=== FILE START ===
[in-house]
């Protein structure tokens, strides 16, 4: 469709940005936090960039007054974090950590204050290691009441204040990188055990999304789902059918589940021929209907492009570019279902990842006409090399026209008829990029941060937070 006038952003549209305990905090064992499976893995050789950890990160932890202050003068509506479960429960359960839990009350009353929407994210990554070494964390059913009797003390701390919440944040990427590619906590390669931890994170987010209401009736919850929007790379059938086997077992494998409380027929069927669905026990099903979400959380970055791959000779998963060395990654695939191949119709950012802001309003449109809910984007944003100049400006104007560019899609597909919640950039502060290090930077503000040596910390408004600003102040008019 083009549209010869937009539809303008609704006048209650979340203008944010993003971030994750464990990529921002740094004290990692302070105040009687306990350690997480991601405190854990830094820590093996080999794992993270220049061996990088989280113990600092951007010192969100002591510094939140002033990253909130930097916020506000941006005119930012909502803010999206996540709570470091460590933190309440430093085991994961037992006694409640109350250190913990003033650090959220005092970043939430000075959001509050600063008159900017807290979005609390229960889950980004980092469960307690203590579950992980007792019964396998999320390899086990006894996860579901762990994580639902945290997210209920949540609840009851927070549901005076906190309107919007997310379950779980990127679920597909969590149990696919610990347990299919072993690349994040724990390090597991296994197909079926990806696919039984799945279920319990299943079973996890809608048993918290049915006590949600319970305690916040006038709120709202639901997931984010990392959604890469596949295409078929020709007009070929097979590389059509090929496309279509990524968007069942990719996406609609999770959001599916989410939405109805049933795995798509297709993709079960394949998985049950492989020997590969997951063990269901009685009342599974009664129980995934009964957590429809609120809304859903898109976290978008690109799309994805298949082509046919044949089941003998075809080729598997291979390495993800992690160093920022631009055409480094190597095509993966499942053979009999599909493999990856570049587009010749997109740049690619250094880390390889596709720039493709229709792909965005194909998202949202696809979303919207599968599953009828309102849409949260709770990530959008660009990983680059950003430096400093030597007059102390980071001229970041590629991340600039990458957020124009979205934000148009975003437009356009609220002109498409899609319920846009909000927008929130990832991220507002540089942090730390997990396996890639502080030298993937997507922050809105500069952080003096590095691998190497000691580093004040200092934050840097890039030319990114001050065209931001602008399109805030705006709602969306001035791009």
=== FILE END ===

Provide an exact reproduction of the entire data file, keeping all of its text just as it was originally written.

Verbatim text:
[in-house]
């Protein structure tokens, strides 16, 4: 469709940005936090960039007054974090950590204050290691009441204040990188055990999304789902059918589940021929209907492009570019279902990842006409090399026209008829990029941060937070 006038952003549209305990905090064992499976893995050789950890990160932890202050003068509506479960429960359960839990009350009353929407994210990554070494964390059913009797003390701390919440944040990427590619906590390669931890994170987010209401009736919850929007790379059938086997077992494998409380027929069927669905026990099903979400959380970055791959000779998963060395990654695939191949119709950012802001309003449109809910984007944003100049400006104007560019899609597909919640950039502060290090930077503000040596910390408004600003102040008019 083009549209010869937009539809303008609704006048209650979340203008944010993003971030994750464990990529921002740094004290990692302070105040009687306990350690997480991601405190854990830094820590093996080999794992993270220049061996990088989280113990600092951007010192969100002591510094939140002033990253909130930097916020506000941006005119930012909502803010999206996540709570470091460590933190309440430093085991994961037992006694409640109350250190913990003033650090959220005092970043939430000075959001509050600063008159900017807290979005609390229960889950980004980092469960307690203590579950992980007792019964396998999320390899086990006894996860579901762990994580639902945290997210209920949540609840009851927070549901005076906190309107919007997310379950779980990127679920597909969590149990696919610990347990299919072993690349994040724990390090597991296994197909079926990806696919039984799945279920319990299943079973996890809608048993918290049915006590949600319970305690916040006038709120709202639901997931984010990392959604890469596949295409078929020709007009070929097979590389059509090929496309279509990524968007069942990719996406609609999770959001599916989410939405109805049933795995798509297709993709079960394949998985049950492989020997590969997951063990269901009685009342599974009664129980995934009964957590429809609120809304859903898109976290978008690109799309994805298949082509046919044949089941003998075809080729598997291979390495993800992690160093920022631009055409480094190597095509993966499942053979009999599909493999990856570049587009010749997109740049690619250094880390390889596709720039493709229709792909965005194909998202949202696809979303919207599968599953009828309102849409949260709770990530959008660009990983680059950003430096400093030597007059102390980071001229970041590629991340600039990458957020124009979205934000148009975003437009356009609220002109498409899609319920846009909000927008929130990832991220507002540089942090730390997990396996890639502080030298993937997507922050809105500069952080003096590095691998190497000691580093004040200092934050840097890039030319990114001050065209931001602008399109805030705006709602969306001035791009």